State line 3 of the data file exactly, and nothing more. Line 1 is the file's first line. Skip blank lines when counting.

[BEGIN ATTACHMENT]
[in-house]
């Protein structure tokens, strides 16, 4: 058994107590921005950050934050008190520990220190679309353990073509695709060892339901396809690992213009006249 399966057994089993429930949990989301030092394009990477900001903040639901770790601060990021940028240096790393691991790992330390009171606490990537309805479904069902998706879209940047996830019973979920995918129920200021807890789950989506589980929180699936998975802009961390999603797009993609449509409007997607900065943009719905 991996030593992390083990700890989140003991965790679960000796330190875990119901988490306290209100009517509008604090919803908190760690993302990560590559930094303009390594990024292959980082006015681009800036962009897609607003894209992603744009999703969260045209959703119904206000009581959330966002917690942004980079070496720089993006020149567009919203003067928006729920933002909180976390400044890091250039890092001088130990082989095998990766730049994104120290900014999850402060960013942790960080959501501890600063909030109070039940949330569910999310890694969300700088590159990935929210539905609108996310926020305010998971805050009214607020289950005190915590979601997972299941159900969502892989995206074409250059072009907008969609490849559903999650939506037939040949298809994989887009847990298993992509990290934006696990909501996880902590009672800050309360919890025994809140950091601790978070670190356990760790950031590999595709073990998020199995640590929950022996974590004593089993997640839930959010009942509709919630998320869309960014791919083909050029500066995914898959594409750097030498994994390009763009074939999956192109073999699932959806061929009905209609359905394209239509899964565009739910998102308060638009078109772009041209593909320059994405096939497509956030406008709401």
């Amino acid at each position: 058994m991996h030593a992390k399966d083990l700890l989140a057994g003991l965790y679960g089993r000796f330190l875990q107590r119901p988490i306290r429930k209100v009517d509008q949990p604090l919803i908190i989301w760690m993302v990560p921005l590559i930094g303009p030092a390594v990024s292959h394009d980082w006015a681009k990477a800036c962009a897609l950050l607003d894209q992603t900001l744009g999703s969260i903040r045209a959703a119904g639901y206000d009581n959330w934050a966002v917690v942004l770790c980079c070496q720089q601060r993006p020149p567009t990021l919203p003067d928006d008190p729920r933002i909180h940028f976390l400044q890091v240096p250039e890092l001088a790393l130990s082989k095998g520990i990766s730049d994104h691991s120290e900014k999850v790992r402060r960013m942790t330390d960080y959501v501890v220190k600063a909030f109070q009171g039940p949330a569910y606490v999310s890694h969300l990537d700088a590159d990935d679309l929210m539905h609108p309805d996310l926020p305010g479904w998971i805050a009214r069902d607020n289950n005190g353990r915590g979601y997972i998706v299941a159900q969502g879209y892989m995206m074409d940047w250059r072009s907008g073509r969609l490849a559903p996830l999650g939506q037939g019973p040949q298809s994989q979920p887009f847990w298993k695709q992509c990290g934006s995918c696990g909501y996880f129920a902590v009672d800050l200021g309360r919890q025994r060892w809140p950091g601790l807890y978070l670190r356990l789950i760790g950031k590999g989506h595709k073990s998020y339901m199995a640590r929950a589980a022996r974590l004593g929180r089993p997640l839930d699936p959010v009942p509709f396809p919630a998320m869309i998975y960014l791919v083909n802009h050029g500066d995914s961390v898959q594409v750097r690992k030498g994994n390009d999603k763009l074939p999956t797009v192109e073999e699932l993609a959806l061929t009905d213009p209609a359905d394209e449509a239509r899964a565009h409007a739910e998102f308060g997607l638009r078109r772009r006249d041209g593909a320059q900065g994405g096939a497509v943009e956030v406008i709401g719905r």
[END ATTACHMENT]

């Amino acid at each position: 058994m991996h030593a992390k399966d083990l700890l989140a057994g003991l965790y679960g089993r000796f330190l875990q107590r119901p988490i306290r429930k209100v009517d509008q949990p604090l919803i908190i989301w760690m993302v990560p921005l590559i930094g303009p030092a390594v990024s292959h394009d980082w006015a681009k990477a800036c962009a897609l950050l607003d894209q992603t900001l744009g999703s969260i903040r045209a959703a119904g639901y206000d009581n959330w934050a966002v917690v942004l770790c980079c070496q720089q601060r993006p020149p567009t990021l919203p003067d928006d008190p729920r933002i909180h940028f976390l400044q890091v240096p250039e890092l001088a790393l130990s082989k095998g520990i990766s730049d994104h691991s120290e900014k999850v790992r402060r960013m942790t330390d960080y959501v501890v220190k600063a909030f109070q009171g039940p949330a569910y606490v999310s890694h969300l990537d700088a590159d990935d679309l929210m539905h609108p309805d996310l926020p305010g479904w998971i805050a009214r069902d607020n289950n005190g353990r915590g979601y997972i998706v299941a159900q969502g879209y892989m995206m074409d940047w250059r072009s907008g073509r969609l490849a559903p996830l999650g939506q037939g019973p040949q298809s994989q979920p887009f847990w298993k695709q992509c990290g934006s995918c696990g909501y996880f129920a902590v009672d800050l200021g309360r919890q025994r060892w809140p950091g601790l807890y978070l670190r356990l789950i760790g950031k590999g989506h595709k073990s998020y339901m199995a640590r929950a589980a022996r974590l004593g929180r089993p997640l839930d699936p959010v009942p509709f396809p919630a998320m869309i998975y960014l791919v083909n802009h050029g500066d995914s961390v898959q594409v750097r690992k030498g994994n390009d999603k763009l074939p999956t797009v192109e073999e699932l993609a959806l061929t009905d213009p209609a359905d394209e449509a239509r899964a565009h409007a739910e998102f308060g997607l638009r078109r772009r006249d041209g593909a320059q900065g994405g096939a497509v943009e956030v406008i709401g719905r």